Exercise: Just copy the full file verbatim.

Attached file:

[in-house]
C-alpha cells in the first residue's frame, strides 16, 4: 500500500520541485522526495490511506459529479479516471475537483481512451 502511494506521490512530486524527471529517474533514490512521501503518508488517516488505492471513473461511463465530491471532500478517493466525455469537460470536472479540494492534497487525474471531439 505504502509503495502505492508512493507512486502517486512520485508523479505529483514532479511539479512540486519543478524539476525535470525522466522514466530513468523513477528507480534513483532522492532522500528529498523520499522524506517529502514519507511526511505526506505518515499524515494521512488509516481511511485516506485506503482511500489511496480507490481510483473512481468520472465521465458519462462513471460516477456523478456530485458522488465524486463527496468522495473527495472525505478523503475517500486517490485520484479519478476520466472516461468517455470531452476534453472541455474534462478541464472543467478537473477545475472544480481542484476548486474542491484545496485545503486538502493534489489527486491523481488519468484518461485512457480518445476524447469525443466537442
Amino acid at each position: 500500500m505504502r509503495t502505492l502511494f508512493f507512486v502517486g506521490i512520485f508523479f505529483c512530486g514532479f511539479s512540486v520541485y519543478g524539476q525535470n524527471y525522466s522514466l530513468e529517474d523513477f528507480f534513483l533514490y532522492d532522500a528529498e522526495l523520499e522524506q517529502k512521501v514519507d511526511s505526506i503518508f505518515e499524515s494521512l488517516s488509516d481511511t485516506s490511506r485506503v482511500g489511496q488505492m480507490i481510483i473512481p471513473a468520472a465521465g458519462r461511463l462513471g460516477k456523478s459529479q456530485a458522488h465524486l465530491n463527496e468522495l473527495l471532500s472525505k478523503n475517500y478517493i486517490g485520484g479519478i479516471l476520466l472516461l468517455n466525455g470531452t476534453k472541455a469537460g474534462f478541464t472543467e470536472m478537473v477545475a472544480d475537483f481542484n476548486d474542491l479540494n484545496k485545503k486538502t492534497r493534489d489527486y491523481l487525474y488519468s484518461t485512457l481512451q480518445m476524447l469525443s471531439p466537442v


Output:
[in-house]
C-alpha cells in the first residue's frame, strides 16, 4: 500500500520541485522526495490511506459529479479516471475537483481512451 502511494506521490512530486524527471529517474533514490512521501503518508488517516488505492471513473461511463465530491471532500478517493466525455469537460470536472479540494492534497487525474471531439 505504502509503495502505492508512493507512486502517486512520485508523479505529483514532479511539479512540486519543478524539476525535470525522466522514466530513468523513477528507480534513483532522492532522500528529498523520499522524506517529502514519507511526511505526506505518515499524515494521512488509516481511511485516506485506503482511500489511496480507490481510483473512481468520472465521465458519462462513471460516477456523478456530485458522488465524486463527496468522495473527495472525505478523503475517500486517490485520484479519478476520466472516461468517455470531452476534453472541455474534462478541464472543467478537473477545475472544480481542484476548486474542491484545496485545503486538502493534489489527486491523481488519468484518461485512457480518445476524447469525443466537442
Amino acid at each position: 500500500m505504502r509503495t502505492l502511494f508512493f507512486v502517486g506521490i512520485f508523479f505529483c512530486g514532479f511539479s512540486v520541485y519543478g524539476q525535470n524527471y525522466s522514466l530513468e529517474d523513477f528507480f534513483l533514490y532522492d532522500a528529498e522526495l523520499e522524506q517529502k512521501v514519507d511526511s505526506i503518508f505518515e499524515s494521512l488517516s488509516d481511511t485516506s490511506r485506503v482511500g489511496q488505492m480507490i481510483i473512481p471513473a468520472a465521465g458519462r461511463l462513471g460516477k456523478s459529479q456530485a458522488h465524486l465530491n463527496e468522495l473527495l471532500s472525505k478523503n475517500y478517493i486517490g485520484g479519478i479516471l476520466l472516461l468517455n466525455g470531452t476534453k472541455a469537460g474534462f478541464t472543467e470536472m478537473v477545475a472544480d475537483f481542484n476548486d474542491l479540494n484545496k485545503k486538502t492534497r493534489d489527486y491523481l487525474y488519468s484518461t485512457l481512451q480518445m476524447l469525443s471531439p466537442v